- No court shall have jurisdiction “to entertain, decide or deal with any question which is to be decided by the Bhumiputra Adhikarini and Administrative Tribunal under this Act”.
James Webb Space Telescope:
Engineers have unboxed the James Webb Space Telescope in French Guiana and will now prepare it for launch.
- JWST is one of the grand scientific projects of the 21st Century and will ride to orbit on 18 December.
- JWST is a joint venture between the US (Nasa), European (Esa) and Canadian space agencies (CSA).
- It is an orbiting infrared observatory that will complement and extend the discoveries of the Hubble Space Telescope, with longer wavelength coverage and greatly improved sensitivity.
- Webb was formerly known as the “Next Generation Space Telescope” (NGST) and it was renamed in 2002 after a former NASA administrator, James Webb.
- It will be a large infrared telescope with an approximately 6.5 meter primary mirror
- It will look deeper into the cosmos – and thus further back in time – than is possible with Hubble.
- It will do this with a much bigger mirror (6.5m in diameter versus 2.4m) and instruments that are tuned to the infrared.
- Scientists hope this set-up can detect the light from the very first population of stars in the Universe to switch on more than 13.5 billion years ago.
- The Hubble Space Telescope orbits around the Earth at an altitude of ~570 km above it.
- Webb will not actually orbit the Earth, instead it will sit at the Earth-Sun L2 Lagrange point,5 million km away.
- At the L2 point Webb’s solar shield will block the light from the Sun, Earth, and Moon which will help Webb stay cool, which is very important for an infrared telescope.
On 18 October, 2021, the foreign ministers of the United States, India, Israel, and UAE met virtually to enhance cooperation and partnerships between these states on the back of the Abraham Accords, signed in 2020, normalising relations between Israel and a grouping of Arab states led by the UAE.
- The Abraham Accords are a joint statement between State of Israel, the United Arab Emirates, and the United States of America, reached on August 13, 2020.
- Subsequently, the term was used to refer collectively to agreements between Israel and the United Arab Emirates (the Israel–United Arab Emirates normalization agreement) and Bahrain, respectively (the Bahrain–Israel normalization agreement).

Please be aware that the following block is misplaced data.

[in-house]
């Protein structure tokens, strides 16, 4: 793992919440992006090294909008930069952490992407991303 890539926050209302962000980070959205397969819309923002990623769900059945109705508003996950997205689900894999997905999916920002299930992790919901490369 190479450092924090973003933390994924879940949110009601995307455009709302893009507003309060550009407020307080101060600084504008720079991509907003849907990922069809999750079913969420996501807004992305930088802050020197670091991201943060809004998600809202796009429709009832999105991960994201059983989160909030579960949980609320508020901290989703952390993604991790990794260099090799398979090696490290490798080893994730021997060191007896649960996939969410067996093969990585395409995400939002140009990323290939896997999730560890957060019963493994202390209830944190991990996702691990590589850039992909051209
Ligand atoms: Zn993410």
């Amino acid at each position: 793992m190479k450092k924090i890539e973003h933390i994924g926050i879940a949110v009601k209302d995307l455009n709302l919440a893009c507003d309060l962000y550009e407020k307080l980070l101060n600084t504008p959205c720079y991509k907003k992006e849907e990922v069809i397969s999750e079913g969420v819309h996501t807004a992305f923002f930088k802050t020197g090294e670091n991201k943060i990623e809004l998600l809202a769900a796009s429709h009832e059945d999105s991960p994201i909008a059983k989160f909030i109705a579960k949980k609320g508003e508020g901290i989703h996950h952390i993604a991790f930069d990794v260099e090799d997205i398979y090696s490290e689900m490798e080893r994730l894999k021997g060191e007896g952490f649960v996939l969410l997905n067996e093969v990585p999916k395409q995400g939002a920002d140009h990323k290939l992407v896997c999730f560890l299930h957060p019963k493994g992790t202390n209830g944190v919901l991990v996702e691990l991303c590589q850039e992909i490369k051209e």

- The statement marked the first public normalization of relations between an Arab country and Israel since that of Jordan in 1994.
- The agreement with the UAE was officially titled the Abraham Accords Peace Agreement: Treaty of Peace, Diplomatic Relations and Full Normalization Between the United Arab Emirates and the State of Israel.
- The agreement between Bahrain and Israel was officially titled the Abraham Accords: Declaration of Peace, Cooperation, and Constructive Diplomatic and Friendly Relations, and was announced by the United States on September 11, 2020.
- The accords are named after Abraham to emphasize the shared origin of belief between Judaism and Islam, both of which are Abrahamic religions that strictly espouse the monotheistic worship of the God of Abraham.
Kushinagar International Airport:
Prime Minister Narendra Modi inaugurated the Kushinagar international airport in the presence of representatives from 12 countries.
- The airport in eastern UP, the third international airport in the state, will mainly service the Buddhist tourism circuit.
- The Sri Lankan Airlines flight carrying monks and dignitaries was the first to land at the airport.
Kushinagar and The Buddha
- Among the most important of Buddhist pilgrimages, Kushinagar was where The Buddha attained Mahaparinirvana (ultimate salvation) in c. 483 BC.
- Today’s Kushinagar is identified with Kushinara, capital of the ancient Malla republic, which was one of the 16 mahajanapadas of the 6th-4th centuries BC.